An advisory panel to the U.S. Food and Drug Administration said on Tuesday that available evidence does not prove that the painkiller naproxen, sold under the brand names Aleve and Naprosyn, carries a lower cardiac risk than rival products.
The panel was convened after a retrospective analysis from multiple clinical trials published last year in The Lancet suggested naproxen was less dangerous to the heart than other nonsteroidal anti-inflammatory drugs, or NSAIDs, such as ibuprofen and Celebrex.
Panelists recommended the FDA leave the current product labeling as is, at least pending the outcome of a large ongoing study, known as Precision, that compares naproxen with ibuprofen and Celebrex. The FDA is not bound to follow the advice of its advisory panels, but typically does so.
The FDA's final decision could have wide implications for the way in which these drugs are prescribed and used in the future, and it will have implications for whether the Precision trial is able to continue.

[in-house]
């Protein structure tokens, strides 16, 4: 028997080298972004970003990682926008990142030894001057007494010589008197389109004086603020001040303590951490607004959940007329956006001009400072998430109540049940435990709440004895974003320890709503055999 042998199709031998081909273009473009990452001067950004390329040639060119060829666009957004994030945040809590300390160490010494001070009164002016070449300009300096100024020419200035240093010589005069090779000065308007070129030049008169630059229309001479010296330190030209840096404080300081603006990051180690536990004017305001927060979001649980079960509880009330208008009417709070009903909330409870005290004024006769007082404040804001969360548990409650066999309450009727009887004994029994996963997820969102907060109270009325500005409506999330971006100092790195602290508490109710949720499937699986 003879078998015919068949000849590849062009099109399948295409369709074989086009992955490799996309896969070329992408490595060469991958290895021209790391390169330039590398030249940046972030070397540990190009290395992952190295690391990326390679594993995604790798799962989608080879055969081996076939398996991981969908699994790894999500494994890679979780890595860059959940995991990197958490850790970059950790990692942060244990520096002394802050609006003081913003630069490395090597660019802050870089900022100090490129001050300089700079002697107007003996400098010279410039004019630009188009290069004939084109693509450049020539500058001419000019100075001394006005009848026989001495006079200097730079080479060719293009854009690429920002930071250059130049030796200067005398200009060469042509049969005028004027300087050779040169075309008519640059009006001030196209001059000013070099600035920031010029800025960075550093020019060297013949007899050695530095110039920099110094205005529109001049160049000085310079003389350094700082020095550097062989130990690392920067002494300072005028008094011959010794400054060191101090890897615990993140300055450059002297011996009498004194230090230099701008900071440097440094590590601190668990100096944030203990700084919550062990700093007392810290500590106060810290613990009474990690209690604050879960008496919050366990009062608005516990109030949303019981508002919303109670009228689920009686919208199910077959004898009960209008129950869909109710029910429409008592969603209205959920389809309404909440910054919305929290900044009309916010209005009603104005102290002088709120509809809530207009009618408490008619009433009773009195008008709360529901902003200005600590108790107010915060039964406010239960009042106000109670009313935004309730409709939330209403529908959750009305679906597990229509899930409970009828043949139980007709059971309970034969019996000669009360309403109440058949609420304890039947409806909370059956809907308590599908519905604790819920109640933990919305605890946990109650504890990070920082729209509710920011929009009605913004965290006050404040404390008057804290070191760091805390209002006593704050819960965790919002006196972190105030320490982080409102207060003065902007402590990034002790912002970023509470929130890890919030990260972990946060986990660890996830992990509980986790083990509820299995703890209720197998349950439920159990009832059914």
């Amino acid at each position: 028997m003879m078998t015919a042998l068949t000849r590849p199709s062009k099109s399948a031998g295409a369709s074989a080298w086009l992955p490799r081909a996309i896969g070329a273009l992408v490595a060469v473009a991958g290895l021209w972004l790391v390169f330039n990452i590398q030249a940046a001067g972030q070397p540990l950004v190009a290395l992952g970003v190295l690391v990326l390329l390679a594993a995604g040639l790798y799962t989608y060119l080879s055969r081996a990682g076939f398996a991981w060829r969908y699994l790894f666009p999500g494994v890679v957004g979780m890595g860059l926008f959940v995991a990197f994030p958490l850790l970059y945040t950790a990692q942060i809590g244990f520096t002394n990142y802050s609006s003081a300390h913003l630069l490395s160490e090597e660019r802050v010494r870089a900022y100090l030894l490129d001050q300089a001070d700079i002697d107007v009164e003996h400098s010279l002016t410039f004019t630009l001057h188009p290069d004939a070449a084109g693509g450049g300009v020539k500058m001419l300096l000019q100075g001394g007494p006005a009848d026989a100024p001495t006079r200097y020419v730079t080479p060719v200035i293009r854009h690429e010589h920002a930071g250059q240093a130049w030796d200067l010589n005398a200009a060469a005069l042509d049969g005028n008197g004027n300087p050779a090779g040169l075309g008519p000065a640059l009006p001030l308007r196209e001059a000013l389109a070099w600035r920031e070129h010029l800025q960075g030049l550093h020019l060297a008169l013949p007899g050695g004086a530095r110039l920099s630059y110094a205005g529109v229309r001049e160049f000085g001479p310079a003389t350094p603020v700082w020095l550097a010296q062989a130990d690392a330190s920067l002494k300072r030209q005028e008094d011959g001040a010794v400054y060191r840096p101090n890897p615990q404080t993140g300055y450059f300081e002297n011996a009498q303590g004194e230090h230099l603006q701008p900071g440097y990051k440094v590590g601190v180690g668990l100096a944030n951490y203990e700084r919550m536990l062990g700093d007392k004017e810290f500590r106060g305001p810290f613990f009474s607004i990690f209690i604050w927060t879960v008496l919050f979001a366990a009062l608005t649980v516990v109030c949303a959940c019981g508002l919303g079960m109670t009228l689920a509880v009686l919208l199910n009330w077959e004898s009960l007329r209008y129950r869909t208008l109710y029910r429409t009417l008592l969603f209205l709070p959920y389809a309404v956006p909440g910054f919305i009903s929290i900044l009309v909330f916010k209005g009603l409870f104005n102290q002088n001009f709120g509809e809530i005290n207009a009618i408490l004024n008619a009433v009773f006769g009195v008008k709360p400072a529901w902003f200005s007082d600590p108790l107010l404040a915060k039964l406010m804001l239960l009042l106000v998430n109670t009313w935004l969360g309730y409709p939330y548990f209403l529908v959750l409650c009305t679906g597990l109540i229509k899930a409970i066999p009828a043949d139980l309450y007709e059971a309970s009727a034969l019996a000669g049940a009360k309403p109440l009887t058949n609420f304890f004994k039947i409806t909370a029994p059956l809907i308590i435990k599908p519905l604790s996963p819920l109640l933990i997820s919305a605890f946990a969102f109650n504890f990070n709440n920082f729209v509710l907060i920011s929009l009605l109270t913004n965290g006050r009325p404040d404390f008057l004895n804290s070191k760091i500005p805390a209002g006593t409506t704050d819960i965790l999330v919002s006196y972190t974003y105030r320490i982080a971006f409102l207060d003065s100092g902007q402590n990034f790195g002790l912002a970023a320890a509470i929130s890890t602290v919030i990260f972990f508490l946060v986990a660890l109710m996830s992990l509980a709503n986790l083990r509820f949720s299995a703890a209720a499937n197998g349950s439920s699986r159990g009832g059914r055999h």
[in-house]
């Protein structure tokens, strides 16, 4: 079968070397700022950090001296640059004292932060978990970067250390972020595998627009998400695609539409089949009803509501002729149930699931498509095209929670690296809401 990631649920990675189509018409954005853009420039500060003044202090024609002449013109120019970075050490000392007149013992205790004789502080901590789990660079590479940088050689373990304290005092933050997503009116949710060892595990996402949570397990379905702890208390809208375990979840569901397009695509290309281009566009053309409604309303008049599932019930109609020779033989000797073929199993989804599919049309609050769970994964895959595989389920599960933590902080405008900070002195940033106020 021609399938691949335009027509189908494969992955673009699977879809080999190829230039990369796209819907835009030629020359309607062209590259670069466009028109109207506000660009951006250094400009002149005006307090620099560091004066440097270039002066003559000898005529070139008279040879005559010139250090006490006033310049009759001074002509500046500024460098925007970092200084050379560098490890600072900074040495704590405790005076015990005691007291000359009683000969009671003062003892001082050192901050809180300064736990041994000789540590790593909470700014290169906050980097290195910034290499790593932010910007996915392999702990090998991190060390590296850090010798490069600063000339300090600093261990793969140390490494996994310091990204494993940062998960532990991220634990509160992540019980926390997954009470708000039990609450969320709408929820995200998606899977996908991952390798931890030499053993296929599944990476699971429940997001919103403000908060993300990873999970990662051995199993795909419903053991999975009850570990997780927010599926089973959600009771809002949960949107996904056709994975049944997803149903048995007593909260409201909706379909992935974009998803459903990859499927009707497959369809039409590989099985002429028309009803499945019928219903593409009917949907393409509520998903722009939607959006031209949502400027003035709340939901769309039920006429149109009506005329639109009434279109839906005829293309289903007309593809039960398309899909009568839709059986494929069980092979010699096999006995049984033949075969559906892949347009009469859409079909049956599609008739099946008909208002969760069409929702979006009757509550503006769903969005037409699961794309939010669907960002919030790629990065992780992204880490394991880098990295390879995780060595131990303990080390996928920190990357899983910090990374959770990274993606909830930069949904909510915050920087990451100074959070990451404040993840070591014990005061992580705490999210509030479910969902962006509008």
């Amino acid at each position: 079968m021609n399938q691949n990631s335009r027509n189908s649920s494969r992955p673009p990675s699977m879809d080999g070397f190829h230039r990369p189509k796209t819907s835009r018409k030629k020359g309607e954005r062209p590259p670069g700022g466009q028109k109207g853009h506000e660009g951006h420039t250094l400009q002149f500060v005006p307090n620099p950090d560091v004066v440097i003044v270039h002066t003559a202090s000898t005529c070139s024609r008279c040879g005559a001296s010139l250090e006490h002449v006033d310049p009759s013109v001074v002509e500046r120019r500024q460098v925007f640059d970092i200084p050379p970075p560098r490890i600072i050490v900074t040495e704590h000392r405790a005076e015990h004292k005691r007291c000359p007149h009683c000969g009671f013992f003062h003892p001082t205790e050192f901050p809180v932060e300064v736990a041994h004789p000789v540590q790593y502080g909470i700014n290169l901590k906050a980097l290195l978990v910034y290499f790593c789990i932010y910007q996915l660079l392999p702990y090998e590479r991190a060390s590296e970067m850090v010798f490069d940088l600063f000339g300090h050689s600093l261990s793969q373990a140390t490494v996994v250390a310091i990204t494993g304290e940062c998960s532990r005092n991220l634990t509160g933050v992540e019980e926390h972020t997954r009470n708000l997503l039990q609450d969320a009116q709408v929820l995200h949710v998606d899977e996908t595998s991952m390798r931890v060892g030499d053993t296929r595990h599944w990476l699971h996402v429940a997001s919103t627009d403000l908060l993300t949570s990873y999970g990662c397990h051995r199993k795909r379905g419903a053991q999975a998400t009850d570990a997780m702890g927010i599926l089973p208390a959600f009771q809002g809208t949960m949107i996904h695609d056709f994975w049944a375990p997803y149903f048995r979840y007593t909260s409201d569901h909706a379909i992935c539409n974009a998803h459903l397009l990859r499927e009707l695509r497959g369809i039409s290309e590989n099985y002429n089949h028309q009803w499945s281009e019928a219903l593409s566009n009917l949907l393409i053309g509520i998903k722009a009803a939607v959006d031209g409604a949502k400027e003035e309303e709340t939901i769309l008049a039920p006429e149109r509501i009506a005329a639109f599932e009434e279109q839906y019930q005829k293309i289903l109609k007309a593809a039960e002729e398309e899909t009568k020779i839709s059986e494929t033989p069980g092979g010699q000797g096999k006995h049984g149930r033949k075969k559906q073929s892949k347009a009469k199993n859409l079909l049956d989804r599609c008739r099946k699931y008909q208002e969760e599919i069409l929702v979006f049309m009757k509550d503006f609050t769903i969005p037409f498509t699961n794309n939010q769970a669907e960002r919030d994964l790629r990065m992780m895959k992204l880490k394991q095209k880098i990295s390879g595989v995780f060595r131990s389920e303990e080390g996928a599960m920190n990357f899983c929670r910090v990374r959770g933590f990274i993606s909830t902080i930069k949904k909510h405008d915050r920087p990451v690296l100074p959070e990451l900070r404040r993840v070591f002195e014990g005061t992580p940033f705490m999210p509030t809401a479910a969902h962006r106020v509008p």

The panel voted 16-9 that while the retrospective combining of results from different studies, known as meta-analysis, hints at a relative benefit for naproxen over other NSAIDs, the data is not reliable and does not warrant changing the prescribing information to reflect a differentiated risk.
"Meta-analyses are good for raising questions but not settling them," said panelist Dr. Sanjay Kaul, a cardiologist and professor at UCLA School of Medicine.
Naprosyn is a prescription product sold by Roche Holding AG, while Aleve is sold over the counter by Bayer AG. Ibuprofen is marketed as Advil by Pfizer Inc and Motrin by Johnson & Johnson. Celebrex is a prescription product made by Pfizer.
Over-the-counter generic versions of both naproxen and ibuprofen are also available.
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